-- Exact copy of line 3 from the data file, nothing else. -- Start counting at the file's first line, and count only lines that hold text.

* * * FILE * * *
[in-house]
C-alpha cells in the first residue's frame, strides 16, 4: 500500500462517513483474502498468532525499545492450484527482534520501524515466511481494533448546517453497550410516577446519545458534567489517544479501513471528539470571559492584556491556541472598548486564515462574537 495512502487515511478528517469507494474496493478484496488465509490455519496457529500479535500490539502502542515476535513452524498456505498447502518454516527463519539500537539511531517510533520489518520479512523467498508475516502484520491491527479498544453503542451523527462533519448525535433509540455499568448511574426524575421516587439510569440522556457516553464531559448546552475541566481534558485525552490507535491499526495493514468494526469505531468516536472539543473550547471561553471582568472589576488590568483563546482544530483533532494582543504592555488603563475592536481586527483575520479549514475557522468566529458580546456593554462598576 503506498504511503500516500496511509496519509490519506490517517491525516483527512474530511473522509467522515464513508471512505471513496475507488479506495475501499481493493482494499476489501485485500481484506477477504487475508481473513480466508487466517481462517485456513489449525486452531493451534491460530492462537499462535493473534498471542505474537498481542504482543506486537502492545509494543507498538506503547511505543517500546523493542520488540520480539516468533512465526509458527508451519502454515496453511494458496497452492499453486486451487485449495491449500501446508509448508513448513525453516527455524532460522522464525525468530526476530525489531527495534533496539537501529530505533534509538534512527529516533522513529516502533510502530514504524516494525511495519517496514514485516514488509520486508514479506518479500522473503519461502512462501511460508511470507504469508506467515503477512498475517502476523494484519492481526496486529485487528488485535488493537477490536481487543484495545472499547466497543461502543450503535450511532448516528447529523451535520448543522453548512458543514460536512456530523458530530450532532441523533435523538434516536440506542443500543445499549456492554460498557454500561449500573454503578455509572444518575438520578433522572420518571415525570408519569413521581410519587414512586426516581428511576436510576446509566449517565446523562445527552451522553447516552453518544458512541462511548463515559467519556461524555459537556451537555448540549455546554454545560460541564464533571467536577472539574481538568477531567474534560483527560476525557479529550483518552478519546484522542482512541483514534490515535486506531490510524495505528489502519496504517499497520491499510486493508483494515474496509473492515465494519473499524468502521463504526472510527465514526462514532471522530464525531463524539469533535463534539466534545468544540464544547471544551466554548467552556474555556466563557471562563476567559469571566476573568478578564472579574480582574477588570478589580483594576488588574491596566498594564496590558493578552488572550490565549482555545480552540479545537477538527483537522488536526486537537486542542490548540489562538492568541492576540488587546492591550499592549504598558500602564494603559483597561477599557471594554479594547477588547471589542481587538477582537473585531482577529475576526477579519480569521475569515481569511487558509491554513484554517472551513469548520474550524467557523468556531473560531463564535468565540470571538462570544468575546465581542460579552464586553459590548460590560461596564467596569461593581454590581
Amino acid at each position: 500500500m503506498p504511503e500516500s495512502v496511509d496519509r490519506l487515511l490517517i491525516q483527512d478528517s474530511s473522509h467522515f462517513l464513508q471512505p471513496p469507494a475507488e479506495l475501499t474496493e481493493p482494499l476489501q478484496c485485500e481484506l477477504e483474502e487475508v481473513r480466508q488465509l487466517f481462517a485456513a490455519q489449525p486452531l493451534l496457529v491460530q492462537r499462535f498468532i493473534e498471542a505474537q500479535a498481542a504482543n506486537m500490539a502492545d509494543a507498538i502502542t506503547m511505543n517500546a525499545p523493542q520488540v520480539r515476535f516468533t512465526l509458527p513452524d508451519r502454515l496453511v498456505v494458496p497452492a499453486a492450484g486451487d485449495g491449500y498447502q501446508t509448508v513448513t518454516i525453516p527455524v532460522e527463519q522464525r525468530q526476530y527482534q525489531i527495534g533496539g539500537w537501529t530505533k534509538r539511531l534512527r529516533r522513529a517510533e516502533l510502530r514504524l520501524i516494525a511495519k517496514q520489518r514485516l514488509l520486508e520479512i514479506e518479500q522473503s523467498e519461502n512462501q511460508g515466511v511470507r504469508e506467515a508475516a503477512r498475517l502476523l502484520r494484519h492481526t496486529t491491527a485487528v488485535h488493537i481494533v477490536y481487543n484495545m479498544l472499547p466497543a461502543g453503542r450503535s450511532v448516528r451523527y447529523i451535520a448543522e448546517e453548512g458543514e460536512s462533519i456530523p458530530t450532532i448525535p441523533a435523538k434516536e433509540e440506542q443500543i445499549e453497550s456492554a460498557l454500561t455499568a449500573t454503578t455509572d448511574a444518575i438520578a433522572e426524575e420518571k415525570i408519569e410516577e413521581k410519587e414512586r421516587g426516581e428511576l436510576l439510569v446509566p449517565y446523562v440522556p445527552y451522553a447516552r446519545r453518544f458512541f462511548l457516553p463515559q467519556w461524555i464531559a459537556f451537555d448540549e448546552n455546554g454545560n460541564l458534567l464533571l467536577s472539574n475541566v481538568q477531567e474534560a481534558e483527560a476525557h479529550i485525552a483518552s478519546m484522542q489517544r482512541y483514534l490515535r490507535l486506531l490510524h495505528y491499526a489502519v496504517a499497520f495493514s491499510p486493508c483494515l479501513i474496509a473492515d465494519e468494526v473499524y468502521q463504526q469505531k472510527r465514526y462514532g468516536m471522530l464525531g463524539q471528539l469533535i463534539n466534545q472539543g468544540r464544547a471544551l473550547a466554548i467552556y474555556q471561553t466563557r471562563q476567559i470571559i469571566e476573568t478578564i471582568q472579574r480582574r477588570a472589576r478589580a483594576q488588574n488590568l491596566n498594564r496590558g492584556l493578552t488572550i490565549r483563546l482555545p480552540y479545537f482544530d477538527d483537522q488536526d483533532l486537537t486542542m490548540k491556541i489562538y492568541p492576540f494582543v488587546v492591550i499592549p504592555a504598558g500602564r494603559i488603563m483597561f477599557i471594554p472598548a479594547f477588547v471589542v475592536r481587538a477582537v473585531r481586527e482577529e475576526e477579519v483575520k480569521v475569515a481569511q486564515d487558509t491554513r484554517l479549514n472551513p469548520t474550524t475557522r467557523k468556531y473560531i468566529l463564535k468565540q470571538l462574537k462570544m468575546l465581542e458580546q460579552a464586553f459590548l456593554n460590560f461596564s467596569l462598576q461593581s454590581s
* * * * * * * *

Amino acid at each position: 500500500m503506498p504511503e500516500s495512502v496511509d496519509r490519506l487515511l490517517i491525516q483527512d478528517s474530511s473522509h467522515f462517513l464513508q471512505p471513496p469507494a475507488e479506495l475501499t474496493e481493493p482494499l476489501q478484496c485485500e481484506l477477504e483474502e487475508v481473513r480466508q488465509l487466517f481462517a485456513a490455519q489449525p486452531l493451534l496457529v491460530q492462537r499462535f498468532i493473534e498471542a505474537q500479535a498481542a504482543n506486537m500490539a502492545d509494543a507498538i502502542t506503547m511505543n517500546a525499545p523493542q520488540v520480539r515476535f516468533t512465526l509458527p513452524d508451519r502454515l496453511v498456505v494458496p497452492a499453486a492450484g486451487d485449495g491449500y498447502q501446508t509448508v513448513t518454516i525453516p527455524v532460522e527463519q522464525r525468530q526476530y527482534q525489531i527495534g533496539g539500537w537501529t530505533k534509538r539511531l534512527r529516533r522513529a517510533e516502533l510502530r514504524l520501524i516494525a511495519k517496514q520489518r514485516l514488509l520486508e520479512i514479506e518479500q522473503s523467498e519461502n512462501q511460508g515466511v511470507r504469508e506467515a508475516a503477512r498475517l502476523l502484520r494484519h492481526t496486529t491491527a485487528v488485535h488493537i481494533v477490536y481487543n484495545m479498544l472499547p466497543a461502543g453503542r450503535s450511532v448516528r451523527y447529523i451535520a448543522e448546517e453548512g458543514e460536512s462533519i456530523p458530530t450532532i448525535p441523533a435523538k434516536e433509540e440506542q443500543i445499549e453497550s456492554a460498557l454500561t455499568a449500573t454503578t455509572d448511574a444518575i438520578a433522572e426524575e420518571k415525570i408519569e410516577e413521581k410519587e414512586r421516587g426516581e428511576l436510576l439510569v446509566p449517565y446523562v440522556p445527552y451522553a447516552r446519545r453518544f458512541f462511548l457516553p463515559q467519556w461524555i464531559a459537556f451537555d448540549e448546552n455546554g454545560n460541564l458534567l464533571l467536577s472539574n475541566v481538568q477531567e474534560a481534558e483527560a476525557h479529550i485525552a483518552s478519546m484522542q489517544r482512541y483514534l490515535r490507535l486506531l490510524h495505528y491499526a489502519v496504517a499497520f495493514s491499510p486493508c483494515l479501513i474496509a473492515d465494519e468494526v473499524y468502521q463504526q469505531k472510527r465514526y462514532g468516536m471522530l464525531g463524539q471528539l469533535i463534539n466534545q472539543g468544540r464544547a471544551l473550547a466554548i467552556y474555556q471561553t466563557r471562563q476567559i470571559i469571566e476573568t478578564i471582568q472579574r480582574r477588570a472589576r478589580a483594576q488588574n488590568l491596566n498594564r496590558g492584556l493578552t488572550i490565549r483563546l482555545p480552540y479545537f482544530d477538527d483537522q488536526d483533532l486537537t486542542m490548540k491556541i489562538y492568541p492576540f494582543v488587546v492591550i499592549p504592555a504598558g500602564r494603559i488603563m483597561f477599557i471594554p472598548a479594547f477588547v471589542v475592536r481587538a477582537v473585531r481586527e482577529e475576526e477579519v483575520k480569521v475569515a481569511q486564515d487558509t491554513r484554517l479549514n472551513p469548520t474550524t475557522r467557523k468556531y473560531i468566529l463564535k468565540q470571538l462574537k462570544m468575546l465581542e458580546q460579552a464586553f459590548l456593554n460590560f461596564s467596569l462598576q461593581s454590581s